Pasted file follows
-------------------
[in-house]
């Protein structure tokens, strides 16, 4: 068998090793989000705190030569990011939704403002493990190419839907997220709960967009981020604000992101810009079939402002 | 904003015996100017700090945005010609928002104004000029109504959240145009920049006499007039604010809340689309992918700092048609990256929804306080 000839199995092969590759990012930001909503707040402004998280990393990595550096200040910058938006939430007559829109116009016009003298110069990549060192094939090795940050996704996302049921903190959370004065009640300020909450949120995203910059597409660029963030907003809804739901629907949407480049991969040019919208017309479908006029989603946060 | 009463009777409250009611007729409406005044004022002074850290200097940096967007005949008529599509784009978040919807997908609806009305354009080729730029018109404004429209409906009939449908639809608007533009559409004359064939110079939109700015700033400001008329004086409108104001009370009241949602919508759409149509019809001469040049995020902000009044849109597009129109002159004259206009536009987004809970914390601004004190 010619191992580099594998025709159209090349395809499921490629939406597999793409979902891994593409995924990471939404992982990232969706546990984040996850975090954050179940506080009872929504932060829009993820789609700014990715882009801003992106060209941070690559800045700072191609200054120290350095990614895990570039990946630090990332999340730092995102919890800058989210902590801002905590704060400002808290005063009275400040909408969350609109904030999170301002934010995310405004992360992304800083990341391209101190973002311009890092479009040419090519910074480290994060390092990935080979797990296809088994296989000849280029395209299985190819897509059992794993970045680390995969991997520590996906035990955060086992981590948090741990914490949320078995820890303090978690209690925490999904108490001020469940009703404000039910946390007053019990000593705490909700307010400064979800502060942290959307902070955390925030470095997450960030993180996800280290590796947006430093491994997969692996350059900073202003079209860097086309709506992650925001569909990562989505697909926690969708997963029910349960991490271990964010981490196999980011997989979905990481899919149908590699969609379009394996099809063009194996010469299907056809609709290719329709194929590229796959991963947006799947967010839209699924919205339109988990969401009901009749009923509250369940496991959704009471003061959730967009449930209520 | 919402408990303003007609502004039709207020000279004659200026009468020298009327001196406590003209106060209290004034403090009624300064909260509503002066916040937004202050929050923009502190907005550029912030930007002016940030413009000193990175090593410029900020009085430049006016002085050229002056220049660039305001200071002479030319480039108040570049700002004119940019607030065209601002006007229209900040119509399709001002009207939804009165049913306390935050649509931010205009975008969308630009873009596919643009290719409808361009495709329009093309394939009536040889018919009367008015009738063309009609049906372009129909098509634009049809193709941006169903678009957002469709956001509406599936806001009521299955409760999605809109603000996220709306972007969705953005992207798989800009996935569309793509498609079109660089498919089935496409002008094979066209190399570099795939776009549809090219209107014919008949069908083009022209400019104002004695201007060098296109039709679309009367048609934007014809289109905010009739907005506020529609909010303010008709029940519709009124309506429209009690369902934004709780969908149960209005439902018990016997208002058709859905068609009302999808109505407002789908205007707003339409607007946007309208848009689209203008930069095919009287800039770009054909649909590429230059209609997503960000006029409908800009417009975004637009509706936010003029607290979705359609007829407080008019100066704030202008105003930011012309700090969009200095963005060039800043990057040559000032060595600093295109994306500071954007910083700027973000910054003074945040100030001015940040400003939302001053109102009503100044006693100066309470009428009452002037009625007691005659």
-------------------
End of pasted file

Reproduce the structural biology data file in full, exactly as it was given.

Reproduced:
[in-house]
């Protein structure tokens, strides 16, 4: 068998090793989000705190030569990011939704403002493990190419839907997220709960967009981020604000992101810009079939402002 | 904003015996100017700090945005010609928002104004000029109504959240145009920049006499007039604010809340689309992918700092048609990256929804306080 000839199995092969590759990012930001909503707040402004998280990393990595550096200040910058938006939430007559829109116009016009003298110069990549060192094939090795940050996704996302049921903190959370004065009640300020909450949120995203910059597409660029963030907003809804739901629907949407480049991969040019919208017309479908006029989603946060 | 009463009777409250009611007729409406005044004022002074850290200097940096967007005949008529599509784009978040919807997908609806009305354009080729730029018109404004429209409906009939449908639809608007533009559409004359064939110079939109700015700033400001008329004086409108104001009370009241949602919508759409149509019809001469040049995020902000009044849109597009129109002159004259206009536009987004809970914390601004004190 010619191992580099594998025709159209090349395809499921490629939406597999793409979902891994593409995924990471939404992982990232969706546990984040996850975090954050179940506080009872929504932060829009993820789609700014990715882009801003992106060209941070690559800045700072191609200054120290350095990614895990570039990946630090990332999340730092995102919890800058989210902590801002905590704060400002808290005063009275400040909408969350609109904030999170301002934010995310405004992360992304800083990341391209101190973002311009890092479009040419090519910074480290994060390092990935080979797990296809088994296989000849280029395209299985190819897509059992794993970045680390995969991997520590996906035990955060086992981590948090741990914490949320078995820890303090978690209690925490999904108490001020469940009703404000039910946390007053019990000593705490909700307010400064979800502060942290959307902070955390925030470095997450960030993180996800280290590796947006430093491994997969692996350059900073202003079209860097086309709506992650925001569909990562989505697909926690969708997963029910349960991490271990964010981490196999980011997989979905990481899919149908590699969609379009394996099809063009194996010469299907056809609709290719329709194929590229796959991963947006799947967010839209699924919205339109988990969401009901009749009923509250369940496991959704009471003061959730967009449930209520 | 919402408990303003007609502004039709207020000279004659200026009468020298009327001196406590003209106060209290004034403090009624300064909260509503002066916040937004202050929050923009502190907005550029912030930007002016940030413009000193990175090593410029900020009085430049006016002085050229002056220049660039305001200071002479030319480039108040570049700002004119940019607030065209601002006007229209900040119509399709001002009207939804009165049913306390935050649509931010205009975008969308630009873009596919643009290719409808361009495709329009093309394939009536040889018919009367008015009738063309009609049906372009129909098509634009049809193709941006169903678009957002469709956001509406599936806001009521299955409760999605809109603000996220709306972007969705953005992207798989800009996935569309793509498609079109660089498919089935496409002008094979066209190399570099795939776009549809090219209107014919008949069908083009022209400019104002004695201007060098296109039709679309009367048609934007014809289109905010009739907005506020529609909010303010008709029940519709009124309506429209009690369902934004709780969908149960209005439902018990016997208002058709859905068609009302999808109505407002789908205007707003339409607007946007309208848009689209203008930069095919009287800039770009054909649909590429230059209609997503960000006029409908800009417009975004637009509706936010003029607290979705359609007829407080008019100066704030202008105003930011012309700090969009200095963005060039800043990057040559000032060595600093295109994306500071954007910083700027973000910054003074945040100030001015940040400003939302001053109102009503100044006693100066309470009428009452002037009625007691005659």